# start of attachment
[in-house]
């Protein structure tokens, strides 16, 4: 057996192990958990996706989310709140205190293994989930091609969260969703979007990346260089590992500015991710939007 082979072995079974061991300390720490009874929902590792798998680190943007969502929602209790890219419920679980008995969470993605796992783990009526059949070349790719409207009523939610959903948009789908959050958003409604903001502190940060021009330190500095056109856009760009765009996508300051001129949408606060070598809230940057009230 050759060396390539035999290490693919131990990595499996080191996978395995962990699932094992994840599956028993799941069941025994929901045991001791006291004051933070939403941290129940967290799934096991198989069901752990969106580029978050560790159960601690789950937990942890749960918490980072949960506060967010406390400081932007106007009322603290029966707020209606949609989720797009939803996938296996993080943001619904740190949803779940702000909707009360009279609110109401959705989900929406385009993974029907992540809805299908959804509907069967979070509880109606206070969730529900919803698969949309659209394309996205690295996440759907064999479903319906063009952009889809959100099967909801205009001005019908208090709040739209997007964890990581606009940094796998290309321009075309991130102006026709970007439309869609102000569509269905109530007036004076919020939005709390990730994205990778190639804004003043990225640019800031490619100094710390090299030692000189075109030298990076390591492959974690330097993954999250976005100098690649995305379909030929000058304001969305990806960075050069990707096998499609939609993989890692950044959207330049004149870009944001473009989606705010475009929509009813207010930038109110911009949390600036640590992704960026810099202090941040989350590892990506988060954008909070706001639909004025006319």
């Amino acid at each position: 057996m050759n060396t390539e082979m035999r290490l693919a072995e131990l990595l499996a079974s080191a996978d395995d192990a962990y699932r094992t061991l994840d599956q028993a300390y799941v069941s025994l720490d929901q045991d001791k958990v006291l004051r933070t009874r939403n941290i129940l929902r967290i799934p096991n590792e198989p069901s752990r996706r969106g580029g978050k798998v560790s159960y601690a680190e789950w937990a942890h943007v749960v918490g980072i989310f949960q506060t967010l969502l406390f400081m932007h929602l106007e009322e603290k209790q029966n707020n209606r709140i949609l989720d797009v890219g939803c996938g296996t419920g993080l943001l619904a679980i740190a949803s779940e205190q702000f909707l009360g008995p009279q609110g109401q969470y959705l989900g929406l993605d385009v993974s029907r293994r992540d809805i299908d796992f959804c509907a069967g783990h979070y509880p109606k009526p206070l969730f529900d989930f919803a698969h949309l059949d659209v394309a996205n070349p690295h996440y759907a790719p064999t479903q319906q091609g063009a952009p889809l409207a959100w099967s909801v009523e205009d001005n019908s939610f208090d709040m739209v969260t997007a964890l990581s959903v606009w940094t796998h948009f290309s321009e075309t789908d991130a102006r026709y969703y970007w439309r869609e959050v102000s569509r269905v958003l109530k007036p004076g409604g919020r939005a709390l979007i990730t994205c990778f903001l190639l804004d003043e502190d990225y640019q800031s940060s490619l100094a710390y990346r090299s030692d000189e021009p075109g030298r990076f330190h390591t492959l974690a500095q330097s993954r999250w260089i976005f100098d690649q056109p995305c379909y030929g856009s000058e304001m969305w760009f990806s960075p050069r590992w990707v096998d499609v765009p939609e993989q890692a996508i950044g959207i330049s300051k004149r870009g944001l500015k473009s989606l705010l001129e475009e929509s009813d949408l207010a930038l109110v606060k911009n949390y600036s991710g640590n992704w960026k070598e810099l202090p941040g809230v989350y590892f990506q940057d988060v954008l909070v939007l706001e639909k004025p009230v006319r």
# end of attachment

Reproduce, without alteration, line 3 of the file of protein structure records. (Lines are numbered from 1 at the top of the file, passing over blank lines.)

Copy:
């Amino acid at each position: 057996m050759n060396t390539e082979m035999r290490l693919a072995e131990l990595l499996a079974s080191a996978d395995d192990a962990y699932r094992t061991l994840d599956q028993a300390y799941v069941s025994l720490d929901q045991d001791k958990v006291l004051r933070t009874r939403n941290i129940l929902r967290i799934p096991n590792e198989p069901s752990r996706r969106g580029g978050k798998v560790s159960y601690a680190e789950w937990a942890h943007v749960v918490g980072i989310f949960q506060t967010l969502l406390f400081m932007h929602l106007e009322e603290k209790q029966n707020n209606r709140i949609l989720d797009v890219g939803c996938g296996t419920g993080l943001l619904a679980i740190a949803s779940e205190q702000f909707l009360g008995p009279q609110g109401q969470y959705l989900g929406l993605d385009v993974s029907r293994r992540d809805i299908d796992f959804c509907a069967g783990h979070y509880p109606k009526p206070l969730f529900d989930f919803a698969h949309l059949d659209v394309a996205n070349p690295h996440y759907a790719p064999t479903q319906q091609g063009a952009p889809l409207a959100w099967s909801v009523e205009d001005n019908s939610f208090d709040m739209v969260t997007a964890l990581s959903v606009w940094t796998h948009f290309s321009e075309t789908d991130a102006r026709y969703y970007w439309r869609e959050v102000s569509r269905v958003l109530k007036p004076g409604g919020r939005a709390l979007i990730t994205c990778f903001l190639l804004d003043e502190d990225y640019q800031s940060s490619l100094a710390y990346r090299s030692d000189e021009p075109g030298r990076f330190h390591t492959l974690a500095q330097s993954r999250w260089i976005f100098d690649q056109p995305c379909y030929g856009s000058e304001m969305w760009f990806s960075p050069r590992w990707v096998d499609v765009p939609e993989q890692a996508i950044g959207i330049s300051k004149r870009g944001l500015k473009s989606l705010l001129e475009e929509s009813d949408l207010a930038l109110v606060k911009n949390y600036s991710g640590n992704w960026k070598e810099l202090p941040g809230v989350y590892f990506q940057d988060v954008l909070v939007l706001e639909k004025p009230v006319r």